Harriet Quimby

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Harriet Quimby died in 1912
Information from Dwight R. Messimer, 3-27-05.
     I was working on my Paul Beck project when I came across your page on Harriet Quimby, and thought that you might be able to use some details for the In Memorium section. The connection with Paul Beck is that he also flew in the unsanctioned Boston Air Meet during the first week in July 1912. The ACA suspended Beck, and the other twelve fliers who took part, including Lincoln Beachy, though the sanction against Harriet was meaningless. Anyway She died Friday evening, 1 July 1912 while making a practice flight from Harvard Field, across Dorchester Bay to Boston Light, and back. She was scheduled to make the 20-mile flight on Saturday 2 July in an attempt to set a record.
     Her aircraft was a two-seat Blériot XI and on the evening of 1 July she carried William A. P. Willard as her passenger. Whether or not they were strapped in is an ongoing debate, but inasmuch as they both fell out of the airplane, it appears that they were not strapped in. In any event, the flight went well out and back, but as she approached Harvard Field and started her descent to land, the plane pitched forward and catapulted Willard into space. The plane then went vertical and Harriet came out of the cockpit too. The accident occurred just after 8 PM at about 1,000 feet.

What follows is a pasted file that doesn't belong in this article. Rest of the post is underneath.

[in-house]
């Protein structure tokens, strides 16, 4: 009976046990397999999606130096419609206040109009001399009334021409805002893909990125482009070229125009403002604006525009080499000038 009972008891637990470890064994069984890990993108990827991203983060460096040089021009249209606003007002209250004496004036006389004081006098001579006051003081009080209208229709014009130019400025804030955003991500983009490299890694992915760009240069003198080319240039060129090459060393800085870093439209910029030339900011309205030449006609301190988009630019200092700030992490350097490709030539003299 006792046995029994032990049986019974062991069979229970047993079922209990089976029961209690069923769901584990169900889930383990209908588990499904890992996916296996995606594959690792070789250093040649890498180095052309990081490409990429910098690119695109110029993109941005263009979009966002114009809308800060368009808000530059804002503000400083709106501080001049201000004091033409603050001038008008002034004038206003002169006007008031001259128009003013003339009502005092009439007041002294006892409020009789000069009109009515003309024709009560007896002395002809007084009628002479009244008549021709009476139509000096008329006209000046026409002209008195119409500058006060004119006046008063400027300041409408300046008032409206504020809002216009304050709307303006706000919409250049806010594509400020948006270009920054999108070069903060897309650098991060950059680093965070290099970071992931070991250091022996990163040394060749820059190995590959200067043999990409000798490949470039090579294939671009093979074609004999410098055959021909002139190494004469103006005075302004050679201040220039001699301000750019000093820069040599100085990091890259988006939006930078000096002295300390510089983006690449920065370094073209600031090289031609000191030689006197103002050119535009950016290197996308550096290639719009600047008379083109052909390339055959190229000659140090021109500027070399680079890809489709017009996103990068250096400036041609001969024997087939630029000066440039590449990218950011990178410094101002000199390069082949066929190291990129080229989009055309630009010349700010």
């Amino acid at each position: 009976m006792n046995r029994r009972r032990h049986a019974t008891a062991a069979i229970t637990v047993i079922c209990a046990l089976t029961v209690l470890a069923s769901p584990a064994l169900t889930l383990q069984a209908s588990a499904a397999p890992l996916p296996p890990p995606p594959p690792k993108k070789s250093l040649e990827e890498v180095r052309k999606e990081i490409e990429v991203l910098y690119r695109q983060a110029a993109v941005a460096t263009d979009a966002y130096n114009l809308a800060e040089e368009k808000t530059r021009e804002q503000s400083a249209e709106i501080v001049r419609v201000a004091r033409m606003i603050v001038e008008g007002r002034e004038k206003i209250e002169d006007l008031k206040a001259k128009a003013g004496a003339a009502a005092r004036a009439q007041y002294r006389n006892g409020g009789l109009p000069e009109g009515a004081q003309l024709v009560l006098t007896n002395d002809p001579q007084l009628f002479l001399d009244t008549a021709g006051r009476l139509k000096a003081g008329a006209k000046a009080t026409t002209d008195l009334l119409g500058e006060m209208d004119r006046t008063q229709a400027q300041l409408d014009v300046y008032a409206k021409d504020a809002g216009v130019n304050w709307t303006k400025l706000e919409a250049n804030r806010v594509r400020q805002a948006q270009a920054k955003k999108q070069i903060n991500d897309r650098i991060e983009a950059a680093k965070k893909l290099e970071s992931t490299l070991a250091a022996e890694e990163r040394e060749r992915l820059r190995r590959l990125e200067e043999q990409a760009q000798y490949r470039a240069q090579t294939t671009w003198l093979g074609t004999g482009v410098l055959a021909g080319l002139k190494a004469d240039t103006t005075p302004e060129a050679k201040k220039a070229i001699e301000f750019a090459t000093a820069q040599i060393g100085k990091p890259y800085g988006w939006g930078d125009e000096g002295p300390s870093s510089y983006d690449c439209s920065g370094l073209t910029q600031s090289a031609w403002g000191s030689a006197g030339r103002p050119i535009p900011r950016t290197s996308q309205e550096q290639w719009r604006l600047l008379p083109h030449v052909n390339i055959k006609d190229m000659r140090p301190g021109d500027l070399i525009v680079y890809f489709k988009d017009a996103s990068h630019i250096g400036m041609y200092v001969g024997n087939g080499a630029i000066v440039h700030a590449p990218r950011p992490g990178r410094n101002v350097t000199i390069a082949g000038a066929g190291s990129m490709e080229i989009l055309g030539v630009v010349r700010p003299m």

What happened? As with previous models, the Blériot XI featured a horizontal stabilizer that was actually a lifting surface. It made the aircraft unstable to the point that Harriet had routinely carried ballast in the tail section. Apparently, as she nosed down, Willard was either pitched forward or he rose up in his seat to say something to Harriet. Whatever happened, his movement shifted the center of gravity forward and the plane nosed down sharply, throwing Willard out. An expert explained what happened next: "Without Willard's weight in the rear seat the lift on the tail increased as the diving airplane gained speed until a critical moment was reached at which it was impossible to get the tail down though the elevator stick was pulled back. The faster the machine dives, the more lift the tail provides until it has the plane in a vertical position, hurling the pilot and passenger out." [August 1912 issue of Aircraft Magazine]
The Best to you,
Dwight R. Messimer

Contributed by Pete Jones, 7-21-10
     You will find a very helpful biography of her on this page of the Find A Grave website. In addition, there are seven important photographs. You can access the page by clicking on the title above.

Editor's Note:
If you have any more information on this pioneer aviator
please contact me.
E-mail to Ralph Cooper

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